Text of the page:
In a sign of the split sentiment of Democrats over some of Gov. Andrew Cuomo’s policies, state Democrats at a fall meeting today tabled two controversial resolutions that would have put the party at odds with their popular standard-bearer.
Some Democratic committee leaders has drafted resolutions that would supported a ban on hydraulic fracturing for natural gas and backed the continuance of higher income taxes on the wealthy.
The Cuomo administration is pursuing regulations that would permit the controversial natural-gas-drilling practice under tight oversight, and Cuomo has vowed to let higher income taxes on those earning more than $200,000 expire at year’s end as planned.
Debra Cooper, a state Democratic committeewoman from Manhattan, questioned the “social justice” of letting the tax expire while the gap grows between the rich and poor. But she ultimately called for her resolution to be tabled, claiming the committee members didn’t have enough time to read it. Others said they had a similar resolution that they reviewed, calling on Cooper from the audience to let the vote go forward.
“I think we as Democrats think that there should be a fair playing field for everyone, but I think that in terms of this resolution – given that it did not get into your packets and that you have not all seen it – that the time is not right at this moment to bring it to a vote,” Cooper said.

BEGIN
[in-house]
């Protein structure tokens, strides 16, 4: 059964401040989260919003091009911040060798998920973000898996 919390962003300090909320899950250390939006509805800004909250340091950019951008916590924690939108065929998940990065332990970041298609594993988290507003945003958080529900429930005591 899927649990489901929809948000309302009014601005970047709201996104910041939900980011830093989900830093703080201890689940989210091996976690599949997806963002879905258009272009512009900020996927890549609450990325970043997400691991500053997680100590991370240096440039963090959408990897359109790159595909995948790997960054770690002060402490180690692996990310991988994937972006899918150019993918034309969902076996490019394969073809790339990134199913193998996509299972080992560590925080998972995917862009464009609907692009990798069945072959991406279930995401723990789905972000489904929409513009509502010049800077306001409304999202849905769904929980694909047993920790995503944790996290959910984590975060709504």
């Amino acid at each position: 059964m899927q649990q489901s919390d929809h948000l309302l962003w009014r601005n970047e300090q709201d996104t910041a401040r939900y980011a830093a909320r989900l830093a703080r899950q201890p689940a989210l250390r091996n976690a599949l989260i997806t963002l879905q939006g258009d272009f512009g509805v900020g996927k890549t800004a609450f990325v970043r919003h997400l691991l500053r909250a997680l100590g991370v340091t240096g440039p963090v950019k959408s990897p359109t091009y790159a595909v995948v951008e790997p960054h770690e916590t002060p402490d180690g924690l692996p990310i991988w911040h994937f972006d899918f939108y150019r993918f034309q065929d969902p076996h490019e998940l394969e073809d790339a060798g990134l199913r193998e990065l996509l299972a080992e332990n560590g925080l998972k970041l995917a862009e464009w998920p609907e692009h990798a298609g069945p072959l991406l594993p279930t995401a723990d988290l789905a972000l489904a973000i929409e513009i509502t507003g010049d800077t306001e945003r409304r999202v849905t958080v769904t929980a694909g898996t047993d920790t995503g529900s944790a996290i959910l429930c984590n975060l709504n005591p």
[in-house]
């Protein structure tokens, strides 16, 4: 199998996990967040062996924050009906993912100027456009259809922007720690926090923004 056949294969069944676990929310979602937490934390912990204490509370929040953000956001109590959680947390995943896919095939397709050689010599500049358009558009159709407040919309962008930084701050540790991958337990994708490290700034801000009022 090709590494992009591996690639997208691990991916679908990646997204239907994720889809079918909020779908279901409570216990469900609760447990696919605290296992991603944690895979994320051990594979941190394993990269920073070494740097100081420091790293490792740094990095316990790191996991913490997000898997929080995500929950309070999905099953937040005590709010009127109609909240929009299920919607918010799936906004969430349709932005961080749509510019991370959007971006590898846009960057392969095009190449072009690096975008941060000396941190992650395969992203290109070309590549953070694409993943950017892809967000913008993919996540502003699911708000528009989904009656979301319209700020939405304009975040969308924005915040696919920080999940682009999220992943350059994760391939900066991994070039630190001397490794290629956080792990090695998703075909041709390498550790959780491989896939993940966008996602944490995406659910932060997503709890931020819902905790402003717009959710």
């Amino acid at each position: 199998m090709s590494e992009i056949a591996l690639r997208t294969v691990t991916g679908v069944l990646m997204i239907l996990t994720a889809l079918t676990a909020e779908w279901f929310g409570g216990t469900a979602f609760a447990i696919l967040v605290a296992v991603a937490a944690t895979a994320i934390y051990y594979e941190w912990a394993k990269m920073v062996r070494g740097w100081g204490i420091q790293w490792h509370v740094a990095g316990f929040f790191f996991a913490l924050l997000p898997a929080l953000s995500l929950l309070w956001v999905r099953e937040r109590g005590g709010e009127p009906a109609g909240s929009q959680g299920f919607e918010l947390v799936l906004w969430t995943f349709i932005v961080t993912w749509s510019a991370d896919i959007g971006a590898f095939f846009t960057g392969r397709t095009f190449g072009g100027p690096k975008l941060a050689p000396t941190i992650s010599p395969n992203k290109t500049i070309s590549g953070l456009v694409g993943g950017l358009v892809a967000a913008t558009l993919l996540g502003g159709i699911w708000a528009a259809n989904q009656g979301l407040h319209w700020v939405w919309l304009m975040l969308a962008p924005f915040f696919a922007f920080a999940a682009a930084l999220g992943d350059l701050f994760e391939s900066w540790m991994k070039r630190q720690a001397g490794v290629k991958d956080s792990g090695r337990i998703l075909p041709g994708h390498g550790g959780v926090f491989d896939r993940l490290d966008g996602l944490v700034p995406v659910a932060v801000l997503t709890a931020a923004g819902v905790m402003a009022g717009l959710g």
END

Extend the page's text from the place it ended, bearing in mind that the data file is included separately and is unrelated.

Rachel Lavine, a state committeewoman from Manhattan, sought to introduce a resolution that said the party opposed hydrofracking. But the committee voted, over the objections of some, to table that vote as well.
The move angered some Democrats, who stormed out of the meeting quickly after it ended. Lori Gardner, a Tompkins County state committeewoman, said the party should have let a vote take place on the hydrofracking resolution.
“I support a ban on hydrofracking. It’s very dangerous, they didn’t want to discuss it,” Gardner said. “They didn’t want a vote on it so they voted to table it.
She added, “They should have allowed us to count the votes and they didn’t. That’s undemocratic.”
Charlie King, the party’s executive director and a close Cuomo ally, said the voting was handled properly.
“I think the process worked the way it was supposed to work. There was a motion to table. The motion carried,” he said.
But clearly there was consternation about voting on resolutions that could put the party at odds with Cuomo, the popular first-term governor.
State Democratic Committee chairman Jay Jacobs said before the vote: “We have to just be very careful to remember that we shouldn’t step out too far and be in essence representing our own personal opinions when we got elected officials that we worked very hard to elect.”
Here’s Gardner, the Sullivan County Democratic chairman and others talking to reporters after the Democratic committee meeting.